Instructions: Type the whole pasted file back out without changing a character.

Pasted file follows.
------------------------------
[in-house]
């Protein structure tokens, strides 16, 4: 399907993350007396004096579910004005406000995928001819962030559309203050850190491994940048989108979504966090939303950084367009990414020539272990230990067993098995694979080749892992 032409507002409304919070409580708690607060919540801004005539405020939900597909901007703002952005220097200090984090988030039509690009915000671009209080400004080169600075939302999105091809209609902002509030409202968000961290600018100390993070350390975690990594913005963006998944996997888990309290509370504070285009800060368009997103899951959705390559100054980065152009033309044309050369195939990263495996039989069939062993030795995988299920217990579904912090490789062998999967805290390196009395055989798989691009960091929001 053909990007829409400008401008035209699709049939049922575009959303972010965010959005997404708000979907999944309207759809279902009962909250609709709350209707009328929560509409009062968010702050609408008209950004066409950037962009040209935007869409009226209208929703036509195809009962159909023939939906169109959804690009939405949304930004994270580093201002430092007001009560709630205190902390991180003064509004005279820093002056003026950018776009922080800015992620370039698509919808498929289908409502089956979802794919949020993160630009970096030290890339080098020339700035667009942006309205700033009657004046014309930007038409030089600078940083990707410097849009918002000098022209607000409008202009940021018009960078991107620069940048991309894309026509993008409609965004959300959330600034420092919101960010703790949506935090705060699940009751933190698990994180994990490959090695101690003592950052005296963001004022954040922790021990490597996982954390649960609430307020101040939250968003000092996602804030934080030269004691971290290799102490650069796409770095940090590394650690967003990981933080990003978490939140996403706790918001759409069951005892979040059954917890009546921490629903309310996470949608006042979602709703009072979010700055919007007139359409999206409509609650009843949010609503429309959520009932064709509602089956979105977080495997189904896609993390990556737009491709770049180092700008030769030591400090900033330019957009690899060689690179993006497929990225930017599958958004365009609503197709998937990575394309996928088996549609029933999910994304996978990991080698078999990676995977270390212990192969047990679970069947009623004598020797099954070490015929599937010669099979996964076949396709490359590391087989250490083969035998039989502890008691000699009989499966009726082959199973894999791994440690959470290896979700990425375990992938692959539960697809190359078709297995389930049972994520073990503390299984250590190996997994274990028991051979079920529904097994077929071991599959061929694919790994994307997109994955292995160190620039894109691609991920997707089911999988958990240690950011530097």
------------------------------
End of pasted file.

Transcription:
[in-house]
């Protein structure tokens, strides 16, 4: 399907993350007396004096579910004005406000995928001819962030559309203050850190491994940048989108979504966090939303950084367009990414020539272990230990067993098995694979080749892992 032409507002409304919070409580708690607060919540801004005539405020939900597909901007703002952005220097200090984090988030039509690009915000671009209080400004080169600075939302999105091809209609902002509030409202968000961290600018100390993070350390975690990594913005963006998944996997888990309290509370504070285009800060368009997103899951959705390559100054980065152009033309044309050369195939990263495996039989069939062993030795995988299920217990579904912090490789062998999967805290390196009395055989798989691009960091929001 053909990007829409400008401008035209699709049939049922575009959303972010965010959005997404708000979907999944309207759809279902009962909250609709709350209707009328929560509409009062968010702050609408008209950004066409950037962009040209935007869409009226209208929703036509195809009962159909023939939906169109959804690009939405949304930004994270580093201002430092007001009560709630205190902390991180003064509004005279820093002056003026950018776009922080800015992620370039698509919808498929289908409502089956979802794919949020993160630009970096030290890339080098020339700035667009942006309205700033009657004046014309930007038409030089600078940083990707410097849009918002000098022209607000409008202009940021018009960078991107620069940048991309894309026509993008409609965004959300959330600034420092919101960010703790949506935090705060699940009751933190698990994180994990490959090695101690003592950052005296963001004022954040922790021990490597996982954390649960609430307020101040939250968003000092996602804030934080030269004691971290290799102490650069796409770095940090590394650690967003990981933080990003978490939140996403706790918001759409069951005892979040059954917890009546921490629903309310996470949608006042979602709703009072979010700055919007007139359409999206409509609650009843949010609503429309959520009932064709509602089956979105977080495997189904896609993390990556737009491709770049180092700008030769030591400090900033330019957009690899060689690179993006497929990225930017599958958004365009609503197709998937990575394309996928088996549609029933999910994304996978990991080698078999990676995977270390212990192969047990679970069947009623004598020797099954070490015929599937010669099979996964076949396709490359590391087989250490083969035998039989502890008691000699009989499966009726082959199973894999791994440690959470290896979700990425375990992938692959539960697809190359078709297995389930049972994520073990503390299984250590190996997994274990028991051979079920529904097994077929071991599959061929694919790994994307997109994955292995160190620039894109691609991920997707089911999988958990240690950011530097």